NMU alumnus Frederick “Fritz” Nelson (BS ’73) is coauthor of a paper published by Nature Communications that suggests permafrost thaw due to global warming may damage critical infrastructure by 2050, even if the Paris Agreement targets are met. This could pose a serious threat to the utilization of natural resources and the sustainable development of Arctic communities.
“The paper is based on a study using very complex models of the Earth’s atmosphere and projecting climate change 50 to 100 years into the future,” Nelson said. “We’re seeing the Arctic heating up and projections show that’s likely to continue into the future. Unless proper engineering principles are followed in anticipation of that, there could be widespread damage to infrastructure.”
Permafrost, or subsoil that remains frozen for at least two consecutive years, lurks beneath as much as one-quarter of the earth's surface. It lies directly below the "active layer" of ground that freezes and thaws on a seasonal basis. When climatic warming or localized human activity causes the active layer to thicken, the permafrost can become unstable.
Arctic landscapes are peppered with visual evidence of the potential hazards of permafrost degradation. In Alaska, where Nelson has done field research, trees jut in haphazard directions, which locals refer to as the "drunken forest" effect. Telephone poles tilt on the horizon. Some homes and buildings lean like the Tower of Pisa or sink into the soil. Highways and parking lots can buckle because of the reduction in volume below the surface.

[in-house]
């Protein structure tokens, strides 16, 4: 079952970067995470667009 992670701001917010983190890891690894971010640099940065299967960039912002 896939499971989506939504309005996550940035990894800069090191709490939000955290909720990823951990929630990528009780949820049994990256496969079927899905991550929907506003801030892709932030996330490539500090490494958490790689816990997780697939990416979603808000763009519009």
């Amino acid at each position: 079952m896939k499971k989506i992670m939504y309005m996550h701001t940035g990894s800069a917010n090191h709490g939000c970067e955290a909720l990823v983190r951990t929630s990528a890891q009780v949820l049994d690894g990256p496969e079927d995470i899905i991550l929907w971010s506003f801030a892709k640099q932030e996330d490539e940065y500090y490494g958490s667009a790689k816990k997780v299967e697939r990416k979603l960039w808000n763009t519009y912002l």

“When I started as a grad student, there was talk of building the Trans-Alaska crude-oil pipeline by digging a trench and burying it, even in areas with ice-rich permafrost,” Nelson said. “That would have been disastrous. Scientists were able to convince Congress that problems would ensue without an alternative design and the end result was very good. In Fairbanks, a lot of houses were sited badly and have settled. Some are unlivable. Once a house is damaged by the subsidence associated with thawing permafrost, you can’t insure it anymore.
According to a Nature Communications press release, lead author Jan Hjort and colleagues conducted an infrastructure and hazard risk assessment in the Northern Hemisphere’s permafrost domain in the Arctic under projected climatic changes. They quantified engineering structures at risk by 2050. The authors found that most of the pan-Arctic population (about four million people) and 70 percent of transportation and industrial infrastructure is located in areas at high risk of permafrost thaw by the middle of the century, even if greenhouse gas emissions are stabilized or reduced. They argue that their results demonstrate the need for detailed infrastructure risk assessments in a warming world.
Nelson had published a paper on the same topic in the journal back in 2001, but he said the databases and research methods have become much more sophisticated. His roles with the new publication were to verify that some of the procedures were followed correctly, to write some sections, and to assist with editing.
Read the article, titled “Degrading permafrost puts Arctic infrastructure at risk by mid-century,” here.